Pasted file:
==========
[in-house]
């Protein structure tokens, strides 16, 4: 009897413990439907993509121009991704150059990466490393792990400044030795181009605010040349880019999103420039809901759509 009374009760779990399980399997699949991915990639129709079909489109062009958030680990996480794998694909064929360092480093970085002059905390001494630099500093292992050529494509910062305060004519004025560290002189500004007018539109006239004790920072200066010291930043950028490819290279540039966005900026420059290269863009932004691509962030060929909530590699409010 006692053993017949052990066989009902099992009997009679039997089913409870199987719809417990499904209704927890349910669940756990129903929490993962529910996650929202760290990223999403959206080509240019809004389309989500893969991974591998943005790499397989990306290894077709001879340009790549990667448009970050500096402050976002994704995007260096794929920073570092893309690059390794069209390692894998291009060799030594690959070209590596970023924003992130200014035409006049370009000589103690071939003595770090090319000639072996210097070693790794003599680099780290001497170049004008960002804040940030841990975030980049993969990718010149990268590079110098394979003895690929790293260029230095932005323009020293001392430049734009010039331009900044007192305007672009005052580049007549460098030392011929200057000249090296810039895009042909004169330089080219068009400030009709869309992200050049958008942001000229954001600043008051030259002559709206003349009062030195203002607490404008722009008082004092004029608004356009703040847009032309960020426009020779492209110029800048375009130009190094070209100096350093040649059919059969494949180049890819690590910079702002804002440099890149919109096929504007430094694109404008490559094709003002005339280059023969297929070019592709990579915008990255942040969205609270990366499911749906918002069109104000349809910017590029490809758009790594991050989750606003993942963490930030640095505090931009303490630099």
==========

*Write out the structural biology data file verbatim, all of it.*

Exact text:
[in-house]
């Protein structure tokens, strides 16, 4: 009897413990439907993509121009991704150059990466490393792990400044030795181009605010040349880019999103420039809901759509 009374009760779990399980399997699949991915990639129709079909489109062009958030680990996480794998694909064929360092480093970085002059905390001494630099500093292992050529494509910062305060004519004025560290002189500004007018539109006239004790920072200066010291930043950028490819290279540039966005900026420059290269863009932004691509962030060929909530590699409010 006692053993017949052990066989009902099992009997009679039997089913409870199987719809417990499904209704927890349910669940756990129903929490993962529910996650929202760290990223999403959206080509240019809004389309989500893969991974591998943005790499397989990306290894077709001879340009790549990667448009970050500096402050976002994704995007260096794929920073570092893309690059390794069209390692894998291009060799030594690959070209590596970023924003992130200014035409006049370009000589103690071939003595770090090319000639072996210097070693790794003599680099780290001497170049004008960002804040940030841990975030980049993969990718010149990268590079110098394979003895690929790293260029230095932005323009020293001392430049734009010039331009900044007192305007672009005052580049007549460098030392011929200057000249090296810039895009042909004169330089080219068009400030009709869309992200050049958008942001000229954001600043008051030259002559709206003349009062030195203002607490404008722009008082004092004029608004356009703040847009032309960020426009020779492209110029800048375009130009190094070209100096350093040649059919059969494949180049890819690590910079702002804002440099890149919109096929504007430094694109404008490559094709003002005339280059023969297929070019592709990579915008990255942040969205609270990366499911749906918002069109104000349809910017590029490809758009790594991050989750606003993942963490930030640095505090931009303490630099």